“That was entertaining there,’’ Brody said as he held back laughter.

o

The fish are so large the Minnesota Department of Natural Resources has special guidelines on “Being prepared to fish for sturgeon.’’

That includes:

• Using tackle that is suitable for landing a fish that weighs 100 pounds, or more.

• Camera.

• Large landing net.

• Gloves, especially for handling small sturgeon that have razor-sharp projections (scutes).

• Pliers to remove hooks from fish. Sturgeon are almost always hooked in the mouth.

• Device to accurately measure the length of a long fish. Sturgeon can be over 80 inches long.

• A wet towel to place over the fish’s head when measuring, which helps calm the fish.

• Device, such as a seamstress tape, to measure maximum girth for weight estimation.

Additional items for anglers that intend to harvest a lake sturgeon:

• Purchase a harvest tag before going fishing. Make sure to bring the tag with you.

• Means to properly attach the harvest tag to the fish. A plastic “zip tie’’ works well to attach.

• Means to validate the harvest tag once you harvest a fish.

• Cooler (with ice) large enough to hold a legal-sized sturgeon.

• A pen to record information needed to fill out your sturgeon registration slip. You will receive your registration slip when you purchase your harvest tag (it is printed along with your tag).

• Stamped envelope in which to mail your sturgeon registration slip.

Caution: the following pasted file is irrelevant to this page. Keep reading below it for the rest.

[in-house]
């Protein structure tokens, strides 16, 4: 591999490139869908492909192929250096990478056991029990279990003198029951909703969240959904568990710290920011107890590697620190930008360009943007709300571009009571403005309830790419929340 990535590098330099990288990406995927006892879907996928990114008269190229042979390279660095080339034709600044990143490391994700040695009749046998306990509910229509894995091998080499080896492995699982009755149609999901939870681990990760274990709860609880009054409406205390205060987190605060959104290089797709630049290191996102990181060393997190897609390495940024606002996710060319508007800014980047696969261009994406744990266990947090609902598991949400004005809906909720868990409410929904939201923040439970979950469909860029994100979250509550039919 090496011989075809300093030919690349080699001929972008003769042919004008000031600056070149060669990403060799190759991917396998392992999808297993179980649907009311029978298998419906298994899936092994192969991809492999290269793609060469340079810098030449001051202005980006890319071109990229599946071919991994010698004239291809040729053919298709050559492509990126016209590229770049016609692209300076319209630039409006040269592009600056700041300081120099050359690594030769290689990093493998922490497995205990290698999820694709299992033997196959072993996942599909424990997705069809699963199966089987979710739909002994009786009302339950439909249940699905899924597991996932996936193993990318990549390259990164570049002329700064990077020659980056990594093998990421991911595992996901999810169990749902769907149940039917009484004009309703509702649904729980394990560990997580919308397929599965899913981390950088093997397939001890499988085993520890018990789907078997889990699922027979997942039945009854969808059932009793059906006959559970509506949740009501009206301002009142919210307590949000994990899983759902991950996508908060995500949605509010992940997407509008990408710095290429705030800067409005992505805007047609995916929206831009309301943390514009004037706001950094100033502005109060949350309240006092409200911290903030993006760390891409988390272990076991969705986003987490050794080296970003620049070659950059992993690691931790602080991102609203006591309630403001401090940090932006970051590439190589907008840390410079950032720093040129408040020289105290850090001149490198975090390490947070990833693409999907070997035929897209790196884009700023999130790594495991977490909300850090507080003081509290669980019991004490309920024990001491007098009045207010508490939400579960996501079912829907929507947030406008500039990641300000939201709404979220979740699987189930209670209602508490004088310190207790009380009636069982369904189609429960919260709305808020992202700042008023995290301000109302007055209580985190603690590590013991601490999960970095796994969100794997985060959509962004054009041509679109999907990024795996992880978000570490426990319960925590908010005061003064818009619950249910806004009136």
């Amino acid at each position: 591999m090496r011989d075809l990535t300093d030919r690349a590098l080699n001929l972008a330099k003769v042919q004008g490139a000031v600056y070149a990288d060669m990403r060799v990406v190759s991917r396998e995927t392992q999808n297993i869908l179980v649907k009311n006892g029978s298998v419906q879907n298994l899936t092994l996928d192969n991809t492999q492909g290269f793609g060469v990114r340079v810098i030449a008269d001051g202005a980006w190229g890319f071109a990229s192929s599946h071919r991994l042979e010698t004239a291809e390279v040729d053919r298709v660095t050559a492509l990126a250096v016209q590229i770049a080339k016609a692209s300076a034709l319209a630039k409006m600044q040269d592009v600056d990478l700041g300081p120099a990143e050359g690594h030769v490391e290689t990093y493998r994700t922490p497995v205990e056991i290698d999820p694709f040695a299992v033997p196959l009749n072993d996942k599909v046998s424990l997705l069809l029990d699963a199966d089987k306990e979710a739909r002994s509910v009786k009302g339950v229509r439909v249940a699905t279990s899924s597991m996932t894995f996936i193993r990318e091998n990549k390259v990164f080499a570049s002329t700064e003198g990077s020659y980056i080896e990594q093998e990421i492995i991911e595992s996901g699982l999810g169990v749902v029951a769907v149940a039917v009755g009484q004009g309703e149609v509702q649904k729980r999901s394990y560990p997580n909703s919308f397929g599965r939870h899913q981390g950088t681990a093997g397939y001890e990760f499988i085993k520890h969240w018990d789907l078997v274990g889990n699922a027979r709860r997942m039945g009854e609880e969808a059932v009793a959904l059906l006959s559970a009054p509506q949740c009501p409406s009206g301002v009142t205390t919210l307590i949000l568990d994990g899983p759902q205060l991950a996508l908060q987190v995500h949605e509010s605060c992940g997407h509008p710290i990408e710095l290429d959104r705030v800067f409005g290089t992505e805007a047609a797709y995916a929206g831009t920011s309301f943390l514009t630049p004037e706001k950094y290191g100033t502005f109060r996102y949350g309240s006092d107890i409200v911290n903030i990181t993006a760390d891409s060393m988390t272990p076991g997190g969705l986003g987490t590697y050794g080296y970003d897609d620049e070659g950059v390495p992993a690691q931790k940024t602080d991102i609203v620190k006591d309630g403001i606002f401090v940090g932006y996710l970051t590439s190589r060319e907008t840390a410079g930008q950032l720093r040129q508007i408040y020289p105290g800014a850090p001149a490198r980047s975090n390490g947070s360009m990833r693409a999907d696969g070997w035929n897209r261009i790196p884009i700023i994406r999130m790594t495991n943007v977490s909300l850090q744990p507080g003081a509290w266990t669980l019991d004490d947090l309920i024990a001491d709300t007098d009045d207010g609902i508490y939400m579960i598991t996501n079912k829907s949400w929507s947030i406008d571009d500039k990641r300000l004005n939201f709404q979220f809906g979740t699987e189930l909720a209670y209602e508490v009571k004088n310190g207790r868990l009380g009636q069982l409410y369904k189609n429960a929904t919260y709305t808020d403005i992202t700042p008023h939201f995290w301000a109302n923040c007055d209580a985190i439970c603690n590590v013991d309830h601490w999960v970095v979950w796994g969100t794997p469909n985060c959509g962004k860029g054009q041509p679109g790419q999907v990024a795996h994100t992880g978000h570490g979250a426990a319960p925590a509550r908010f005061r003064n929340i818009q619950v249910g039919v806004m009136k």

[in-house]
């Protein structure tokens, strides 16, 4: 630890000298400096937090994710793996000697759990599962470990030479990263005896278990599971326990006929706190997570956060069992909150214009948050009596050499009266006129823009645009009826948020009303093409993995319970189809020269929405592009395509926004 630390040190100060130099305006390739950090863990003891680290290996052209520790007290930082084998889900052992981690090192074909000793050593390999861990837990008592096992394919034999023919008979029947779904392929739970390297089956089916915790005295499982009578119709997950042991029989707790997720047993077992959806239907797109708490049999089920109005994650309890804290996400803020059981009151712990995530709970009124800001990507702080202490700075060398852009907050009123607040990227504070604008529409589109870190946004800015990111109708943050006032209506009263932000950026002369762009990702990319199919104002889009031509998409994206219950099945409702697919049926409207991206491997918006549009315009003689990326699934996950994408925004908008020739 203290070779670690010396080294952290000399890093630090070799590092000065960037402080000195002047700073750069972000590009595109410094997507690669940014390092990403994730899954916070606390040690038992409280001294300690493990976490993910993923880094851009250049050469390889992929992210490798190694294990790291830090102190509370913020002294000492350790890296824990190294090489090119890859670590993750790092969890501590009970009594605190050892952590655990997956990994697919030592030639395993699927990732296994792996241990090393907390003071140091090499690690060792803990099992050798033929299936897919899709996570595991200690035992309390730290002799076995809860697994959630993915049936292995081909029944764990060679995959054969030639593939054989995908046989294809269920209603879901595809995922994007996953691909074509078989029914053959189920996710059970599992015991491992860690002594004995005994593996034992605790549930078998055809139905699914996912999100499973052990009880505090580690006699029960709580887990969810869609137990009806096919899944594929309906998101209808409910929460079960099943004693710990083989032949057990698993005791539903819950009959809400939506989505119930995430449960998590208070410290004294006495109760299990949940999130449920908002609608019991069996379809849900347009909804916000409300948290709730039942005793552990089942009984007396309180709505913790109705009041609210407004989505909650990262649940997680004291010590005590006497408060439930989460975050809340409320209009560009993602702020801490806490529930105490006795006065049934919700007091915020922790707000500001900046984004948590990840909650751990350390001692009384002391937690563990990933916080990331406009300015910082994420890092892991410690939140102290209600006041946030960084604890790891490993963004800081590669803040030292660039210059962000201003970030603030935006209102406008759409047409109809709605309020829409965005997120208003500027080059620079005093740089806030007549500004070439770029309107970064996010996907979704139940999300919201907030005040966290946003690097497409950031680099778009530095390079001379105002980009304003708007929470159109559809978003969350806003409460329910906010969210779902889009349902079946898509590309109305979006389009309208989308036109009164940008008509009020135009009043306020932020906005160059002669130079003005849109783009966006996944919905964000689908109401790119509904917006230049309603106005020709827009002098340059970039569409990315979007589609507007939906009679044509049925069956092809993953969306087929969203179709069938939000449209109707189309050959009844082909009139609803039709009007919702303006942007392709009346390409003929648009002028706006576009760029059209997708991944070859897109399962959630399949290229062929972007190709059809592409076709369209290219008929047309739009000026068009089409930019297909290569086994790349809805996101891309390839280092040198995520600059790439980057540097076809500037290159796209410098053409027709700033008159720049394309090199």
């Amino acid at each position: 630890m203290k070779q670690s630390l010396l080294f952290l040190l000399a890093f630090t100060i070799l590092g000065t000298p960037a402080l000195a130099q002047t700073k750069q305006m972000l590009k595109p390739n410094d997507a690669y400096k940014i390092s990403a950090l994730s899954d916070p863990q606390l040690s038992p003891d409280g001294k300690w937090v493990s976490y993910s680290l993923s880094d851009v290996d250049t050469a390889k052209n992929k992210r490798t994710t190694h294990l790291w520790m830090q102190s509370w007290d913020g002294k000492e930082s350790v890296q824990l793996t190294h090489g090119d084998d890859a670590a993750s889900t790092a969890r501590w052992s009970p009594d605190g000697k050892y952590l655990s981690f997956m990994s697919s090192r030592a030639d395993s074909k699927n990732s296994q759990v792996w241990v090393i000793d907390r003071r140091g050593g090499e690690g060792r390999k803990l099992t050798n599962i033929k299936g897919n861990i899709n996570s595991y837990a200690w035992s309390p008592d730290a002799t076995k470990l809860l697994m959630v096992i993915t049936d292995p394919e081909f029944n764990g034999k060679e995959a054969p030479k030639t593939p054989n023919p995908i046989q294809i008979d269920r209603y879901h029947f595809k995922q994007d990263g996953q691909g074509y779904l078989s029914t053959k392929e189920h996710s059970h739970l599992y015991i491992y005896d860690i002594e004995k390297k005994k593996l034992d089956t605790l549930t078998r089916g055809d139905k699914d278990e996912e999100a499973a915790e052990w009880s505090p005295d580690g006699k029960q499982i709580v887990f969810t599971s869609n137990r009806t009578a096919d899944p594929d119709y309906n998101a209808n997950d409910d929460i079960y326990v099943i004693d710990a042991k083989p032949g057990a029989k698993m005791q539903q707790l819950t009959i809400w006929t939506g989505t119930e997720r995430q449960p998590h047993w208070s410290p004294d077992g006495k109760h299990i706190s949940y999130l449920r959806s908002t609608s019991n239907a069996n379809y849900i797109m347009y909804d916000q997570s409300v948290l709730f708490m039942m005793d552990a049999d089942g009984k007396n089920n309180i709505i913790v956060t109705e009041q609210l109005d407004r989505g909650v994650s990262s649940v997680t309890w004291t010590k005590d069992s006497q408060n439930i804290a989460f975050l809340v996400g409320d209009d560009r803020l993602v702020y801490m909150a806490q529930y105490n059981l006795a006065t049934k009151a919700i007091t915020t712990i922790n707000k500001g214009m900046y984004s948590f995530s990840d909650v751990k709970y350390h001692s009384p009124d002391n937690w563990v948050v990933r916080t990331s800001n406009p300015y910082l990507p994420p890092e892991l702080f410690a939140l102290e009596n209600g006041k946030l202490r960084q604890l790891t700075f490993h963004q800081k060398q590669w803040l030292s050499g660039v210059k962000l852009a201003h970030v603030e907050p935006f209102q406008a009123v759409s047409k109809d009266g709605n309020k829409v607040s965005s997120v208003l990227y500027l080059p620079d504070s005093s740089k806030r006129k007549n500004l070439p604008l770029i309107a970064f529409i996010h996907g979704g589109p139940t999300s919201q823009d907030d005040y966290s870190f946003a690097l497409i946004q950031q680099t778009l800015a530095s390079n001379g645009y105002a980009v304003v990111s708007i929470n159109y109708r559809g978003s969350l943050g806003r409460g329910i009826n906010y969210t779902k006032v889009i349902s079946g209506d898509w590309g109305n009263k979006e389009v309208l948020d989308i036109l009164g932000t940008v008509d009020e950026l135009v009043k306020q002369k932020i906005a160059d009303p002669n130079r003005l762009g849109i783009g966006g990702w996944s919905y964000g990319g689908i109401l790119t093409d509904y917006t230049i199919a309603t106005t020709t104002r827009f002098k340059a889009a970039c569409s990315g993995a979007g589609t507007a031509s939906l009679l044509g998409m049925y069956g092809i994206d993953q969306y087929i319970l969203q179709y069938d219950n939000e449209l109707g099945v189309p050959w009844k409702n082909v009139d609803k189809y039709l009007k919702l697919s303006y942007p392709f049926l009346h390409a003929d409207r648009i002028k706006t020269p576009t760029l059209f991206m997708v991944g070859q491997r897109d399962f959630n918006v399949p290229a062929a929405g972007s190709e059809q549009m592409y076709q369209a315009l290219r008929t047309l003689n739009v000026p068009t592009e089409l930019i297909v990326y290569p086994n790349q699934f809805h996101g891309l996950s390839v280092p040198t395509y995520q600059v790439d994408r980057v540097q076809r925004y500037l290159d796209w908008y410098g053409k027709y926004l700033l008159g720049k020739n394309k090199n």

Measuring a lake sturgeon:

• In Minnesota, the accepted method to measure fish is to the “maximum total length.’’ Practically speaking, this is the longest length you can attain when measuring the fish on a flat surface.

o

Violette and the Soyrings usually hit the water when the first season begins in late April and runs for about two weeks.

The time period leads to some varying weather conditions the local anglers must endure.

“You have to be tough when you’re out there,’’ Jason said, “because you don’t know what kind of weather you’re going to get.’’

“Sometime’s there’s ice on that river too,’’ Leroy added. “It’s dangerous.’’

“I’ve been out there with ice,’’ Jason stated. “It’s a scary deal. When the Littlefork River opens up you better not be downstream of it. It’s miles and miles of ice.’’

Once the river is clear and local anglers are situated on the water, “everybody throws out a rod,’’ Jason said.

Anyone in the party that hasn’t caught a sturgeon before has a special treat in store for them.

“If you’re a sturgeon virgin, that’s what we call everybody that’s never caught one, you get the first fish. No matter what rod goes,’’ Jason added.

Just seeing one is an experience in itself.

The fish has whiskers facing the river bottom and a tail like a shark.

“You can actually grab it and hold on,’’ Jason said. “A lot of guys start pulling them into the boat that way.’’

Leroy stated the ribs are all cartilage, not bone.

“Yeah, it’s a different fish,’’ Violette chimed in, with “needles’’ all around. Those needles are actually razor-sharp projections (scutes) that small sturgeon have before they wear off as they get older.

“They are almost dangerous to grab. You grab onto that, it will cut you,’’ Jason added.

0
0
0
0
0

Load comments